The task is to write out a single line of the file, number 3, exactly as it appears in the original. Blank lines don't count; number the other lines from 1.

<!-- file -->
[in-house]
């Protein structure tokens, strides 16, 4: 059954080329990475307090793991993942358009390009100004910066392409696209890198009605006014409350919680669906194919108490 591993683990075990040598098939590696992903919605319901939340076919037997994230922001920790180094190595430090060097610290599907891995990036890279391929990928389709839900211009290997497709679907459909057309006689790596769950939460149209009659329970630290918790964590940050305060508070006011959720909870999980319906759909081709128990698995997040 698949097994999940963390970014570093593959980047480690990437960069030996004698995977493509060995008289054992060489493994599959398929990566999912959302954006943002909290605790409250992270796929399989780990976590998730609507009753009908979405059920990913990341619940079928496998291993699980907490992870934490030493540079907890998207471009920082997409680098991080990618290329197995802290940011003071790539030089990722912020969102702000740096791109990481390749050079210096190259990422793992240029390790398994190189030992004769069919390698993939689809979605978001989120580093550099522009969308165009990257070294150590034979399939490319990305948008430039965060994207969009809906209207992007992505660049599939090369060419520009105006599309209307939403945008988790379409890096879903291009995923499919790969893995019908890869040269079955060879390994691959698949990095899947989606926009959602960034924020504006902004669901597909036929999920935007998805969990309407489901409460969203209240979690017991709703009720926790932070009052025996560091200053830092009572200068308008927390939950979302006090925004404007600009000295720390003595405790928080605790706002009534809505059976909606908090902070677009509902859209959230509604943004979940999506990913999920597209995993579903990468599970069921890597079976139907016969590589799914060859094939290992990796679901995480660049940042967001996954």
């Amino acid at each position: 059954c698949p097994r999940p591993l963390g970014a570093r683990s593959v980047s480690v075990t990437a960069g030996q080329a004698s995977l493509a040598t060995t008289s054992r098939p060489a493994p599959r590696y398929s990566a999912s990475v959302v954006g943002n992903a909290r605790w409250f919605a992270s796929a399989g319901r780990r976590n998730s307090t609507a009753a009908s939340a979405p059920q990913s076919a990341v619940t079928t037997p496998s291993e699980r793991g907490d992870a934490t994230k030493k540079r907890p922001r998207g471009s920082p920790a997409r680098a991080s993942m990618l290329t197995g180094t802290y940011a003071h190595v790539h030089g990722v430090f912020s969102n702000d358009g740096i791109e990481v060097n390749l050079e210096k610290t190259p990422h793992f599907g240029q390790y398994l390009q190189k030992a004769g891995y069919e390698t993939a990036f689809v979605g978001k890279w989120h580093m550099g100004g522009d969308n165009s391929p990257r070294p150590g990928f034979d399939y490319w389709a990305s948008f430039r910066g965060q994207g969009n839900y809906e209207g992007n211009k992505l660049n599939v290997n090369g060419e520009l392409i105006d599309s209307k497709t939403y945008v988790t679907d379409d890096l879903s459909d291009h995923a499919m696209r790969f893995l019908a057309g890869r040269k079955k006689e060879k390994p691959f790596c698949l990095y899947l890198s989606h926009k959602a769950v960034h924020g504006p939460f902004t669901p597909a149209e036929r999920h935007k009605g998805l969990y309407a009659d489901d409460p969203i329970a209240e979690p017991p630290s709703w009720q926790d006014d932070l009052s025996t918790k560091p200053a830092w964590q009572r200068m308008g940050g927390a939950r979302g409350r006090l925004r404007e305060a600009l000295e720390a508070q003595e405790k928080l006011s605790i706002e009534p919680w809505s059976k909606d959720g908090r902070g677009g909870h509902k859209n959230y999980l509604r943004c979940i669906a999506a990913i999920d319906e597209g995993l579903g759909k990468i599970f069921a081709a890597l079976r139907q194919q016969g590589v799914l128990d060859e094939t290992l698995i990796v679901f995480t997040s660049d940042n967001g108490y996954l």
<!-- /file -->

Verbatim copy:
């Amino acid at each position: 059954c698949p097994r999940p591993l963390g970014a570093r683990s593959v980047s480690v075990t990437a960069g030996q080329a004698s995977l493509a040598t060995t008289s054992r098939p060489a493994p599959r590696y398929s990566a999912s990475v959302v954006g943002n992903a909290r605790w409250f919605a992270s796929a399989g319901r780990r976590n998730s307090t609507a009753a009908s939340a979405p059920q990913s076919a990341v619940t079928t037997p496998s291993e699980r793991g907490d992870a934490t994230k030493k540079r907890p922001r998207g471009s920082p920790a997409r680098a991080s993942m990618l290329t197995g180094t802290y940011a003071h190595v790539h030089g990722v430090f912020s969102n702000d358009g740096i791109e990481v060097n390749l050079e210096k610290t190259p990422h793992f599907g240029q390790y398994l390009q190189k030992a004769g891995y069919e390698t993939a990036f689809v979605g978001k890279w989120h580093m550099g100004g522009d969308n165009s391929p990257r070294p150590g990928f034979d399939y490319w389709a990305s948008f430039r910066g965060q994207g969009n839900y809906e209207g992007n211009k992505l660049n599939v290997n090369g060419e520009l392409i105006d599309s209307k497709t939403y945008v988790t679907d379409d890096l879903s459909d291009h995923a499919m696209r790969f893995l019908a057309g890869r040269k079955k006689e060879k390994p691959f790596c698949l990095y899947l890198s989606h926009k959602a769950v960034h924020g504006p939460f902004t669901p597909a149209e036929r999920h935007k009605g998805l969990y309407a009659d489901d409460p969203i329970a209240e979690p017991p630290s709703w009720q926790d006014d932070l009052s025996t918790k560091p200053a830092w964590q009572r200068m308008g940050g927390a939950r979302g409350r006090l925004r404007e305060a600009l000295e720390a508070q003595e405790k928080l006011s605790i706002e009534p919680w809505s059976k909606d959720g908090r902070g677009g909870h509902k859209n959230y999980l509604r943004c979940i669906a999506a990913i999920d319906e597209g995993l579903g759909k990468i599970f069921a081709a890597l079976r139907q194919q016969g590589v799914l128990d060859e094939t290992l698995i990796v679901f995480t997040s660049d940042n967001g108490y996954l």